An ongoing dialogue on HIV/AIDS, infectious diseases,
November 18th, 2019
The Best Guide to HIV Drug Names — Yours for Free!
Earlier this month, I noted something that all of us ID/HIV specialists should readily concede — namely, that learning the names of the HIV drugs is fiendishly difficult.
Afterwards, I heard from a few old-timers (that is, people like me). They acknowledged that we were lucky to experience the roll-out of these medications (and their convoluted names) in real time, which made learning them easier.
And some people currently struggling with the names wished for a logical code to the nomenclature, analogous to the HCV drugs. The HCV protease inhibitors, for example, all wrap up with -previr, e.g., telaprevir (may it R.I.P.) up to glecaprevir. And the NS5A inhibitors end with -asvir, e.g., velpatasvir and pibrentasvir.
By contrast, what do we get with HIV drugs? While all of the integrase inhibitors have -tegravir in their names — hooray! — the NRTIs, NNRTIs, and PIs are a mess.
Specifically — why do all the NNRTIs end with -ine (nevirapine, rilpivirine, doravirine) except efavirenz?
(Brief aside — efavirenz. What a bizarre word. No wonder it causes CNS toxicity.)
Plus, don’t many of the NRTIs end with -ine as well?
Of course they do (zidovudine through emtricitabine) — that is, until they don’t (abacavir). And this NRTI just happens to end with -avir, which is how all the HIV protease inhibitors end.
To help the confused masses, some of you kindly sent along your “cheat sheets,” many of which were better than the one I posted. All of them shared the strategy of excluding drugs we no longer use, which simplifies things a lot.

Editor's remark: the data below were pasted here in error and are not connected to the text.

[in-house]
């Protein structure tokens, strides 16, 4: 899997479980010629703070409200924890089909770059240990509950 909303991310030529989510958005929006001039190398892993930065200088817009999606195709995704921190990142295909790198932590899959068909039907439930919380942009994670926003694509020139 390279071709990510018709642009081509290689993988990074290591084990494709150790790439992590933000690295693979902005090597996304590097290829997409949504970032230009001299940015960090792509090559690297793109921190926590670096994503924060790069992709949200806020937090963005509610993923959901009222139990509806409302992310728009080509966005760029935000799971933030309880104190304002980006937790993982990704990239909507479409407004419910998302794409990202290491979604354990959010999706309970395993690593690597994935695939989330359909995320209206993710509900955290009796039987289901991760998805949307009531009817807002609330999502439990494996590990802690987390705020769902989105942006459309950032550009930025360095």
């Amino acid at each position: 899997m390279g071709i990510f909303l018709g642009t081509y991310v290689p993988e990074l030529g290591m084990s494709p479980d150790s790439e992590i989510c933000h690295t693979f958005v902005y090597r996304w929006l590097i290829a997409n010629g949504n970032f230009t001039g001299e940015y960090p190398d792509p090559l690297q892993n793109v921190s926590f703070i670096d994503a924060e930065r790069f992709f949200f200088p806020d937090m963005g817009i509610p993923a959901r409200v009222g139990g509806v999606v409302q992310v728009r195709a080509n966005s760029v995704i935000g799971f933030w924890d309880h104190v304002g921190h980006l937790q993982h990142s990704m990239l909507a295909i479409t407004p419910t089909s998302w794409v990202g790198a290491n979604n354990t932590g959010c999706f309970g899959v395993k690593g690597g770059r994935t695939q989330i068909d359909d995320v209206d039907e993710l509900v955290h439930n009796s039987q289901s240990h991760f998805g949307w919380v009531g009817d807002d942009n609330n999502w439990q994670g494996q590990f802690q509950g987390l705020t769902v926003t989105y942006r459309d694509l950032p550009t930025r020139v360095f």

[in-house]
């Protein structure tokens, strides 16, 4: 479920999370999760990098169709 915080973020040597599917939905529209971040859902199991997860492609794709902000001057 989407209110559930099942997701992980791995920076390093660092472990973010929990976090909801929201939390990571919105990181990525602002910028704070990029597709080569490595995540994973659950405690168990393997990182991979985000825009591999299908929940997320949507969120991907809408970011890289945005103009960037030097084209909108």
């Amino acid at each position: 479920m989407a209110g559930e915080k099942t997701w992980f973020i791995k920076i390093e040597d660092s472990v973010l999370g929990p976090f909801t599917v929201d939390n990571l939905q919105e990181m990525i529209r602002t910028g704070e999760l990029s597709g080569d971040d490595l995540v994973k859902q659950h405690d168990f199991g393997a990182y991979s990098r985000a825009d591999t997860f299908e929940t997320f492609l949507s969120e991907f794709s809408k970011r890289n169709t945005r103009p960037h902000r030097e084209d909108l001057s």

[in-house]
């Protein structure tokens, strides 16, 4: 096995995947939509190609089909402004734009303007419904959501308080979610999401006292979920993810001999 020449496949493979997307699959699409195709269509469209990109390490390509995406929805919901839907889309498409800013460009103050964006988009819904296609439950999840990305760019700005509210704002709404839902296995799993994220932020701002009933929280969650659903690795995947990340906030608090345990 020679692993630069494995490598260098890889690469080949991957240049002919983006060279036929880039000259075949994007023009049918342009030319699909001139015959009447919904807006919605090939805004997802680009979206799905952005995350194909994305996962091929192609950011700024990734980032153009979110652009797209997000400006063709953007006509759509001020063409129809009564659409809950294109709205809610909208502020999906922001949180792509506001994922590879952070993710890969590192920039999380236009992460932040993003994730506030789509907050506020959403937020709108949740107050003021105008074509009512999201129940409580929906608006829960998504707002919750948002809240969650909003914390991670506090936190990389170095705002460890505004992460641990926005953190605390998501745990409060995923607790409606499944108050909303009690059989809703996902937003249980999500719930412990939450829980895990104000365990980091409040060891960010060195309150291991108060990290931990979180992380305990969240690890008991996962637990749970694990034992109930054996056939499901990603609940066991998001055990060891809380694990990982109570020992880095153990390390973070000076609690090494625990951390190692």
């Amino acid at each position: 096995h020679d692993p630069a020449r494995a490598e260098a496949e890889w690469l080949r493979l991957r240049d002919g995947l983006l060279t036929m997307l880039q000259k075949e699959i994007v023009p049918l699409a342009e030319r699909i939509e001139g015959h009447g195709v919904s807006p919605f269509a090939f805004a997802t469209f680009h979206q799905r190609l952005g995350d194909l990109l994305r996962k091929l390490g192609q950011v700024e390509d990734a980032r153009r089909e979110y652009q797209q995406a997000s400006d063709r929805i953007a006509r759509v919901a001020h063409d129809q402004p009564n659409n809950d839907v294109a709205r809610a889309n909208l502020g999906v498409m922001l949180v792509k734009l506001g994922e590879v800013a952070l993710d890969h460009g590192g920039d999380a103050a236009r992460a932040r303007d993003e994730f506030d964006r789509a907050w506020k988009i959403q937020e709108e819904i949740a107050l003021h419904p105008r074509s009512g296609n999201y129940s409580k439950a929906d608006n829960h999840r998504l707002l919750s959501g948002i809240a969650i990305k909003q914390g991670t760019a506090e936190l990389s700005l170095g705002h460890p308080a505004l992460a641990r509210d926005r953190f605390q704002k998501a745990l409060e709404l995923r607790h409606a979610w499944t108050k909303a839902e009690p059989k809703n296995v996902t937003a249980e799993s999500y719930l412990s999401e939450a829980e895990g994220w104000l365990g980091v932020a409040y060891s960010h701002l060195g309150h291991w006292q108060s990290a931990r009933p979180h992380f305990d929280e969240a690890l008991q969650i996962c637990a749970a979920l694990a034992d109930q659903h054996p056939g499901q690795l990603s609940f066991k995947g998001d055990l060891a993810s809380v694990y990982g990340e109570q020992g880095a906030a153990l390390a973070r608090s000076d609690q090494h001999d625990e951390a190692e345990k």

This one, from Dr. Kristen Brown, was excellent — it even includes a few resistance pearls — useful! However, due to the complexity of resistance, this will need eternal tweaking (even this one), so Kristen says she might retire that section.
But, as she noted, there was another choice pick — and that was from Dr. David Serota (a.k.a. @serotavirus).
After I reached out to him, he not only shared it in PDF and PowerPoint format, he allowed some niggling input from me (mostly for consistency), and said it was fine to post here. Furthermore, for a small fee, he’s offering signed, laminated copies, suitable for framing.
So without further ado, I bring you the very best HIV medication cheat sheet available as of November 2019:
- It excludes the old drugs we never use anymore — except for Trizivir, which he kept because he just likes that name.
- Generic names are first, followed by their three-letter abbreviations, then their brand names — the right order.
- Brackets and arrows create the branded coformulations.
- Boosters (ritonavir and cobicistat) are a single small letter (DRV + r), and their single-pill coformulations are separated by a slash (DRV/c).
- The legends box clearly explains the confusing world of TAF vs. TDF and the two boosters.
Critics might say this is still too complicated. For example, this person:
I'm no doctor, but as a graphic designer, I suspect you have too many arrows.
— 50 Fitty (@50Fitty) November 5, 2019
Yes, it’s still complicated — but why do you think they pay us the big bucks?